“Nobody drowned at Watergate” was a phrase used, especially by supporters of President Richard Nixon, to minimize the impact of the Watergate scandal and to point to scandals in the Democratic party.
On June 17, 1972, five men managed to break into the Democratic National Committee headquarters in Washington, DC.
The headquarters were on the premises of the Watergate hotel.
Security guards learned about the break-in and arrested the men, who were carrying thousands of dollars and surveillance equipment with them.
The arrests led to a Congressional investigation and generated tremendous public interest, especially after President Nixon’s former White House counsel, John Dean, testified that the president had known about the break-in and had helped to plan the cover-up.
Nixon, meanwhile, steadfastly denied any involvement, though he later suggested “mistakes were made.”
Origin of “Nobody Drowned at Watergate”
Nixon’s supporters argued that in fact, the press was blowing the Watergate affair out of proportion.
The slogan “nobody drowned at Watergate” was printed on lapel pins and other materials.
The slogan served a double purpose.
First, it reminded people that nobody had been physically injured at Watergate.
Second, it reminded the public of a relatively recent scandal in which somebody actually had been drowned.
On July 18, 1969, Senator Ted Kennedy was driving home from a party on Martha’s Vineyard; 28 year old Mary Jo Kopechne, a political aide, was in the car with him.
Kennedy crashed his car off of the Dike Bridge on the island of Chappaquiddick, and the vehicle landed upside down in Poucha Pond.
Kennedy told several of the other party-goers about the crash and, with their help, he tried and failed to rescue Kopechne.
Nobody alerted the police to the accident that night.
Mary Jo Kopechne was left alone in the upturned car overnight; her dead body was discovered in the morning.
Kennedy later said that he hadn’t contacted the authorities because he was in shock. He was given a two month (suspended) sentence for abandoning the scene of the accident.
The “nobody drowned at Watergate” buttons appeared to be pointing a finger at Ted Kennedy’s infamous crash, and the drowning of Mary Jo Kopechne.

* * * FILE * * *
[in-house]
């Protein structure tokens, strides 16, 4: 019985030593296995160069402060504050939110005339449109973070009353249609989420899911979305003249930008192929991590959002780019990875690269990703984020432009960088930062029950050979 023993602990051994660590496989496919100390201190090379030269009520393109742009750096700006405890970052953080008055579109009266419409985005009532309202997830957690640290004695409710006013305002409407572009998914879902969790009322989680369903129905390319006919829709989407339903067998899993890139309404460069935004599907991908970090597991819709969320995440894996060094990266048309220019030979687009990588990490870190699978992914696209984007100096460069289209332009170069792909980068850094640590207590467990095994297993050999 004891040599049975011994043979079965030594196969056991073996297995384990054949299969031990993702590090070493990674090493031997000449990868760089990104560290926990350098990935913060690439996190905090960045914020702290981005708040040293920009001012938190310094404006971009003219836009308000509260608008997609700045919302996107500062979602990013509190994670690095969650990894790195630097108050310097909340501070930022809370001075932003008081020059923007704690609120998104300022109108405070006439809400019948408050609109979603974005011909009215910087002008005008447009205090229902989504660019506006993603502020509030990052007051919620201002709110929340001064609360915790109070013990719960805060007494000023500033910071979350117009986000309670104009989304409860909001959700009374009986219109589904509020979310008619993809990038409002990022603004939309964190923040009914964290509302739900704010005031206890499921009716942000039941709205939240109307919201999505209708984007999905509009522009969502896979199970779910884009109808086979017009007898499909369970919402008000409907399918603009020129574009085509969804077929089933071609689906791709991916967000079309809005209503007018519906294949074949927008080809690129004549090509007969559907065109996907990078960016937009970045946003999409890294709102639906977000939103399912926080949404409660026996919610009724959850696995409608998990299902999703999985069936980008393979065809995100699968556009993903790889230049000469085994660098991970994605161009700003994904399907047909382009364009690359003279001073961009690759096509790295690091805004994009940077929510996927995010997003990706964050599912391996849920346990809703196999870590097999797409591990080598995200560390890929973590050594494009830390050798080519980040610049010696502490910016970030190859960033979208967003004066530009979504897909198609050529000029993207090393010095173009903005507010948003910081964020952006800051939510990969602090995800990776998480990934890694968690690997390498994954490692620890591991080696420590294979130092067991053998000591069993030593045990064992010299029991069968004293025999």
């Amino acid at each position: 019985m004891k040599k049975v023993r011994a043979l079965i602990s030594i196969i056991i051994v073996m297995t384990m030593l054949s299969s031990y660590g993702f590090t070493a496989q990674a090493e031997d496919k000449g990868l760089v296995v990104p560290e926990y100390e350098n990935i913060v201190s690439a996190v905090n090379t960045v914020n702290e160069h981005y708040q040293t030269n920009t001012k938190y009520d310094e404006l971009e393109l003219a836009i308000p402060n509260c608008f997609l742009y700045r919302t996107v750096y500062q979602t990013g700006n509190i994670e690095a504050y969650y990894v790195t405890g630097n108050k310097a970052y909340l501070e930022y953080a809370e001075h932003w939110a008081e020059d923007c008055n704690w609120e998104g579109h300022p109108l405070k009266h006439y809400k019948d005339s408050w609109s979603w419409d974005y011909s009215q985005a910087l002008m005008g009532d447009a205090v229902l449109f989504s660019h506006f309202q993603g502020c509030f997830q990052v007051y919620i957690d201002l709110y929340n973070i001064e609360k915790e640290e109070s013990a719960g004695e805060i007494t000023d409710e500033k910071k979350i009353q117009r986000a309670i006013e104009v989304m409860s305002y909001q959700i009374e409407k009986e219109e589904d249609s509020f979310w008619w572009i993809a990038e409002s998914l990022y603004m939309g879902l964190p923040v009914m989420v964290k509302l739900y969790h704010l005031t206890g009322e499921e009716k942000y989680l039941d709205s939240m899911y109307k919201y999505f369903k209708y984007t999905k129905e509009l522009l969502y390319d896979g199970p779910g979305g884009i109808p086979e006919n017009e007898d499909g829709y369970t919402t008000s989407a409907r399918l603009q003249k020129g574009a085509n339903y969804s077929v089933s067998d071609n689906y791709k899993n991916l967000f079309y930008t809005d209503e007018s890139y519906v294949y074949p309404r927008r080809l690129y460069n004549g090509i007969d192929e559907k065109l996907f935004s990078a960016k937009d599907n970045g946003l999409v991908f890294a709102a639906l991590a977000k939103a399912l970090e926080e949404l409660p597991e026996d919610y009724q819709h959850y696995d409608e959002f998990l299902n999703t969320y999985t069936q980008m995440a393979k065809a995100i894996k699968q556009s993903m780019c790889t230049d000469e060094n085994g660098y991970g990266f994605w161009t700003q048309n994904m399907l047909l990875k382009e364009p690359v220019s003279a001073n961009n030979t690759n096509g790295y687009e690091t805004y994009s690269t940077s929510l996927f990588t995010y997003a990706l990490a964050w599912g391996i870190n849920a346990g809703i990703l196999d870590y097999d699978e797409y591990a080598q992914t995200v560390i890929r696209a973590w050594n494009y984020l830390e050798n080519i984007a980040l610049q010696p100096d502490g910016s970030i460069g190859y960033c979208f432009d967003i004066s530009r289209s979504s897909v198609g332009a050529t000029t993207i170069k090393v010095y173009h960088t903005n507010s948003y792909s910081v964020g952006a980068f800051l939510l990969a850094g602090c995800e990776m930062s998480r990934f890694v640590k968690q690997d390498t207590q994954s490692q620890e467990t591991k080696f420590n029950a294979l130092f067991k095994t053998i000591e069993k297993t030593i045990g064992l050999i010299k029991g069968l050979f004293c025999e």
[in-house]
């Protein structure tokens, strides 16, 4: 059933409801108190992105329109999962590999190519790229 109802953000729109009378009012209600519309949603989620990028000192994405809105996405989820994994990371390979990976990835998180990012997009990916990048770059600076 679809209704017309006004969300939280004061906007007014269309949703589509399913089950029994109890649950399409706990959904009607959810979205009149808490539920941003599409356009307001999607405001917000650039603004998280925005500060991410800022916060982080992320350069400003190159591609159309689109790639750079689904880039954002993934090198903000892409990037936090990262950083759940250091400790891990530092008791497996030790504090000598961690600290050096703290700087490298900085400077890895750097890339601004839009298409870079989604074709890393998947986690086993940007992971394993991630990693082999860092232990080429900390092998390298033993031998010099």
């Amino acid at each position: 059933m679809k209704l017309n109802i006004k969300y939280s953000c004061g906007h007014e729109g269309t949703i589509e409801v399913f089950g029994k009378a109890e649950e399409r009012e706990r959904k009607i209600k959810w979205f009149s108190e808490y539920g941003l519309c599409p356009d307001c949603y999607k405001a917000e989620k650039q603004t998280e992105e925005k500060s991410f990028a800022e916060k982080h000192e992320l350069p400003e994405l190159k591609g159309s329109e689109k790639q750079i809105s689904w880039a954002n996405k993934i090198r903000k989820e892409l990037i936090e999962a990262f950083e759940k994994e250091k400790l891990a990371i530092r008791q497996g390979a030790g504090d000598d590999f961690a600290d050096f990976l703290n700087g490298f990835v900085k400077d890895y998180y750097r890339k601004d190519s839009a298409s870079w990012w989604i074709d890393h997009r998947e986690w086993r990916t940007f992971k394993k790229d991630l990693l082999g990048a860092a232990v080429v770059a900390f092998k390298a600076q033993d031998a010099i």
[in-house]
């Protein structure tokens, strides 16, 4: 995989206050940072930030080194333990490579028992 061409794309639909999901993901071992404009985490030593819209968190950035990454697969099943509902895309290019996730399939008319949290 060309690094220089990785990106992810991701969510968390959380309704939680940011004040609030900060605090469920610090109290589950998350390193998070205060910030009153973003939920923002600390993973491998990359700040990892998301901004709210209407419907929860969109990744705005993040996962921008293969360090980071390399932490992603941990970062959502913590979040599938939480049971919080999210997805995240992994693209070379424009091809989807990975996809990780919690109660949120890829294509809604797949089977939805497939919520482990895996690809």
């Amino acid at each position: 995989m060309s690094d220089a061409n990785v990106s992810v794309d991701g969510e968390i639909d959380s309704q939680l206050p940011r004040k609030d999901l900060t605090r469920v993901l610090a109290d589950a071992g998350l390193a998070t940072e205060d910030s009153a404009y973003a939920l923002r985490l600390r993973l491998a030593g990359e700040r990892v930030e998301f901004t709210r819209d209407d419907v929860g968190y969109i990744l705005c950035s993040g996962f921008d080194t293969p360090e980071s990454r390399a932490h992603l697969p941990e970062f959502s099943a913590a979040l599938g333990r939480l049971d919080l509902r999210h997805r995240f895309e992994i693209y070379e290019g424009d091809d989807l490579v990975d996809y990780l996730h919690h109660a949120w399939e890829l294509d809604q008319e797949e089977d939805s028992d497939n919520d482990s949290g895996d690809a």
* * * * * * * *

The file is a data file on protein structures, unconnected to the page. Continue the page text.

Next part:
Decades later, politicians in both parties sometimes use the phrase “nobody drowned at Watergate” (or sometimes “nobody died at Watergate”) when they want to criticize their opponents supposedly enormous crimes.
The idea seems to be that, if the media made a fuss over Watergate, they should make an even bigger fuss over these new crimes.
John McCain, for example, was vociferous in criticizing the Obama administrations response to Benghazi.
McCain said that the administration was either engaged in a cover up, or that it had operated incompetently. McCain stressed that, while nobody died at Watergate, people did in fact die in Benghazi.
Fox News commentator Charles Krauthammer expressed similar views:
Look, we know that there was no demonstration. It was all a fiction. The question is when Susan Rice went out, did the White House know about what she was gonna say? Did the Secretary of State know? That I think is the ultimate question — who told her to stay those fictions? And I think in the end, that’s what’s going to unravel this.
The Watergate scandal was about who knew up high and when. And I’ll remind you that nobody died in Watergate.
Use of “Nobody Drowned at Watergate” in a sentence
- In the wake of the recent scandal, it’s important to remember that ‘Nobody drowned at Watergate’; while the situation is serious, it’s not insurmountable and we must keep things in perspective.
- As we navigate this political storm, let’s not forget that ‘Nobody drowned at Watergate’. This phrase serves as a reminder that even the most tumultuous political events can be weathered and overcome.
- The phrase ‘Nobody drowned at Watergate’ is often used to downplay the severity of a political scandal, suggesting that while there may be repercussions, they are unlikely to be as dire as initially feared.
Taegan Goddard is the creator of the Political Dictionary.
Goddard spent more than a decade on Wall Street as managing director and chief operating officer of a prominent investment firm in New York City. Previously, he also served as a policy adviser to a U.S. Senator and Governor.
Goddard is also co-author of You Won – Now What?: How Americans Can Make Democracy Work from City Hall to the White House, a political management book hailed by prominent journalists and politicians from both parties.
His essays on politics and public policy have appeared in dozens of newspapers and magazines across the country.
Goddard earned degrees from Vassar College and Harvard University.
He lives in New York with his wife and three sons.